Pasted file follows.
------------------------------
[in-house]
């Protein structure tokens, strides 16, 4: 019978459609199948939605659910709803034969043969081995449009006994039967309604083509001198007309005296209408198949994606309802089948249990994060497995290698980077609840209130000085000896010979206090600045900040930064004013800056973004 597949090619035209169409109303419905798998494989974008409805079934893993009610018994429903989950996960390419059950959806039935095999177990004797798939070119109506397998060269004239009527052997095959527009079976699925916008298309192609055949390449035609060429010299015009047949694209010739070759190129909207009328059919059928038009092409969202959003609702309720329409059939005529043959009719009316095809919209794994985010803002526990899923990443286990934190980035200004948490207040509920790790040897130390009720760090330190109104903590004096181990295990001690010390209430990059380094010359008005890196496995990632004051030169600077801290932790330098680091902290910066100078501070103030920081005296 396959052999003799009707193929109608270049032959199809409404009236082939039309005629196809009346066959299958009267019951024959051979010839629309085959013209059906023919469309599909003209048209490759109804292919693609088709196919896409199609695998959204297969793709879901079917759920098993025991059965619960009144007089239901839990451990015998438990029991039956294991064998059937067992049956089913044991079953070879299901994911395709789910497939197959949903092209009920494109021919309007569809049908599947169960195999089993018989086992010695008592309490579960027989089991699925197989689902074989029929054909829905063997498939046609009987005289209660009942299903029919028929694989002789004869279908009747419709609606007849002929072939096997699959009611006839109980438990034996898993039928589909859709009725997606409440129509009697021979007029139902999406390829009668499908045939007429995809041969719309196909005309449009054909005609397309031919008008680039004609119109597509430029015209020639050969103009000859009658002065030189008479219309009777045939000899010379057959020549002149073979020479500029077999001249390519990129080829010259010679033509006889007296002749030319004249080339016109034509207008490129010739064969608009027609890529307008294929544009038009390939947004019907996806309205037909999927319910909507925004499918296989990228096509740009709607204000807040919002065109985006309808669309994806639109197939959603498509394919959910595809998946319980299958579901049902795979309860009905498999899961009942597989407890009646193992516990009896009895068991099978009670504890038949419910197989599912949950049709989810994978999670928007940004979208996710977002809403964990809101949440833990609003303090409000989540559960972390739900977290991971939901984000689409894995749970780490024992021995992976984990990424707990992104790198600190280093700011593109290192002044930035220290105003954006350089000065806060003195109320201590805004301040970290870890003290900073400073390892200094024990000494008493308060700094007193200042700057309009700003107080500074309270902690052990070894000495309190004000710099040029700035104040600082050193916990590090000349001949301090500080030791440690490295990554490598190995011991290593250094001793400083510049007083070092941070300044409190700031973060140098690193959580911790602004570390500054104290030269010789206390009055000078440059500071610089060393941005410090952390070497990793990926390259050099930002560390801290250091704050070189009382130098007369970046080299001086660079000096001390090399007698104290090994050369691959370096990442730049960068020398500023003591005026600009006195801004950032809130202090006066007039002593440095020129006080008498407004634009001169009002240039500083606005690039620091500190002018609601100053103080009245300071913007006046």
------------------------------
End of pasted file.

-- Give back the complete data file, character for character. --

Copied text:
[in-house]
């Protein structure tokens, strides 16, 4: 019978459609199948939605659910709803034969043969081995449009006994039967309604083509001198007309005296209408198949994606309802089948249990994060497995290698980077609840209130000085000896010979206090600045900040930064004013800056973004 597949090619035209169409109303419905798998494989974008409805079934893993009610018994429903989950996960390419059950959806039935095999177990004797798939070119109506397998060269004239009527052997095959527009079976699925916008298309192609055949390449035609060429010299015009047949694209010739070759190129909207009328059919059928038009092409969202959003609702309720329409059939005529043959009719009316095809919209794994985010803002526990899923990443286990934190980035200004948490207040509920790790040897130390009720760090330190109104903590004096181990295990001690010390209430990059380094010359008005890196496995990632004051030169600077801290932790330098680091902290910066100078501070103030920081005296 396959052999003799009707193929109608270049032959199809409404009236082939039309005629196809009346066959299958009267019951024959051979010839629309085959013209059906023919469309599909003209048209490759109804292919693609088709196919896409199609695998959204297969793709879901079917759920098993025991059965619960009144007089239901839990451990015998438990029991039956294991064998059937067992049956089913044991079953070879299901994911395709789910497939197959949903092209009920494109021919309007569809049908599947169960195999089993018989086992010695008592309490579960027989089991699925197989689902074989029929054909829905063997498939046609009987005289209660009942299903029919028929694989002789004869279908009747419709609606007849002929072939096997699959009611006839109980438990034996898993039928589909859709009725997606409440129509009697021979007029139902999406390829009668499908045939007429995809041969719309196909005309449009054909005609397309031919008008680039004609119109597509430029015209020639050969103009000859009658002065030189008479219309009777045939000899010379057959020549002149073979020479500029077999001249390519990129080829010259010679033509006889007296002749030319004249080339016109034509207008490129010739064969608009027609890529307008294929544009038009390939947004019907996806309205037909999927319910909507925004499918296989990228096509740009709607204000807040919002065109985006309808669309994806639109197939959603498509394919959910595809998946319980299958579901049902795979309860009905498999899961009942597989407890009646193992516990009896009895068991099978009670504890038949419910197989599912949950049709989810994978999670928007940004979208996710977002809403964990809101949440833990609003303090409000989540559960972390739900977290991971939901984000689409894995749970780490024992021995992976984990990424707990992104790198600190280093700011593109290192002044930035220290105003954006350089000065806060003195109320201590805004301040970290870890003290900073400073390892200094024990000494008493308060700094007193200042700057309009700003107080500074309270902690052990070894000495309190004000710099040029700035104040600082050193916990590090000349001949301090500080030791440690490295990554490598190995011991290593250094001793400083510049007083070092941070300044409190700031973060140098690193959580911790602004570390500054104290030269010789206390009055000078440059500071610089060393941005410090952390070497990793990926390259050099930002560390801290250091704050070189009382130098007369970046080299001086660079000096001390090399007698104290090994050369691959370096990442730049960068020398500023003591005026600009006195801004950032809130202090006066007039002593440095020129006080008498407004634009001169009002240039500083606005690039620091500190002018609601100053103080009245300071913007006046």